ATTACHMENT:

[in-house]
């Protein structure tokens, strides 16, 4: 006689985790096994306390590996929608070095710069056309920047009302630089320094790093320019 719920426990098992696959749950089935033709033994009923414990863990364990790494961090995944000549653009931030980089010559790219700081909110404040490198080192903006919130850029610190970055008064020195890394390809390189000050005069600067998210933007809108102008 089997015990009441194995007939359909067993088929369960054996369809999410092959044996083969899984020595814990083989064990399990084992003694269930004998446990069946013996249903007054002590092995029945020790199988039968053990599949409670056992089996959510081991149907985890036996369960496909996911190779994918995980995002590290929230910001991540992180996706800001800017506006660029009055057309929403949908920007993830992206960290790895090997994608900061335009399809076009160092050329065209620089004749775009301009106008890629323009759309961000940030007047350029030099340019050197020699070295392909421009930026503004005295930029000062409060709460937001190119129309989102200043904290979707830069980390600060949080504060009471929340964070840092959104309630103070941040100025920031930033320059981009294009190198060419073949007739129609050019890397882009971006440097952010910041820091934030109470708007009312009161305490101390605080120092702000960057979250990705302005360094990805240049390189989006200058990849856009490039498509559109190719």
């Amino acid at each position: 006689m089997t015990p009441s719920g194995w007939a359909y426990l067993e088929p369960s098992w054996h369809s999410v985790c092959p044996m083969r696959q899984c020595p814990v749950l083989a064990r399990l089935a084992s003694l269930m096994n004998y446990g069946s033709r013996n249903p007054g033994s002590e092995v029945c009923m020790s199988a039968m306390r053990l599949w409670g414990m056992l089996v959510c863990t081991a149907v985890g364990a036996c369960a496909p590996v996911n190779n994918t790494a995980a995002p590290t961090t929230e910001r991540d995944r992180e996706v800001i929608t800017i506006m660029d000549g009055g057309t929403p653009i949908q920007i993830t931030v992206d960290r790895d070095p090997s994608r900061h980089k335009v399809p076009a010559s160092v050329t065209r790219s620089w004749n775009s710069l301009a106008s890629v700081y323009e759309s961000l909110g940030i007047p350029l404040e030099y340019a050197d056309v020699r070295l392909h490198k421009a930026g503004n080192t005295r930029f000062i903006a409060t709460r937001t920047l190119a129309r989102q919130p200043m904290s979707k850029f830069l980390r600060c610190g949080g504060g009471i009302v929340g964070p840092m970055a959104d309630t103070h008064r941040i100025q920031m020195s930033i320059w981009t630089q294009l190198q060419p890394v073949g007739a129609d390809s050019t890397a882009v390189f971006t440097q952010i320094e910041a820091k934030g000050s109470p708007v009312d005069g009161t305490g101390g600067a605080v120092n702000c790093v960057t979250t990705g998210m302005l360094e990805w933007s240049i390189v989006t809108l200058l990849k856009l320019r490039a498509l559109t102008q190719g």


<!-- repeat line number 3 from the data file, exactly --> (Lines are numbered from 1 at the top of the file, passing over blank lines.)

């Amino acid at each position: 006689m089997t015990p009441s719920g194995w007939a359909y426990l067993e088929p369960s098992w054996h369809s999410v985790c092959p044996m083969r696959q899984c020595p814990v749950l083989a064990r399990l089935a084992s003694l269930m096994n004998y446990g069946s033709r013996n249903p007054g033994s002590e092995v029945c009923m020790s199988a039968m306390r053990l599949w409670g414990m056992l089996v959510c863990t081991a149907v985890g364990a036996c369960a496909p590996v996911n190779n994918t790494a995980a995002p590290t961090t929230e910001r991540d995944r992180e996706v800001i929608t800017i506006m660029d000549g009055g057309t929403p653009i949908q920007i993830t931030v992206d960290r790895d070095p090997s994608r900061h980089k335009v399809p076009a010559s160092v050329t065209r790219s620089w004749n775009s710069l301009a106008s890629v700081y323009e759309s961000l909110g940030i007047p350029l404040e030099y340019a050197d056309v020699r070295l392909h490198k421009a930026g503004n080192t005295r930029f000062i903006a409060t709460r937001t920047l190119a129309r989102q919130p200043m904290s979707k850029f830069l980390r600060c610190g949080g504060g009471i009302v929340g964070p840092m970055a959104d309630t103070h008064r941040i100025q920031m020195s930033i320059w981009t630089q294009l190198q060419p890394v073949g007739a129609d390809s050019t890397a882009v390189f971006t440097q952010i320094e910041a820091k934030g000050s109470p708007v009312d005069g009161t305490g101390g600067a605080v120092n702000c790093v960057t979250t990705g998210m302005l360094e990805w933007s240049i390189v989006t809108l200058l990849k856009l320019r490039a498509l559109t102008q190719g």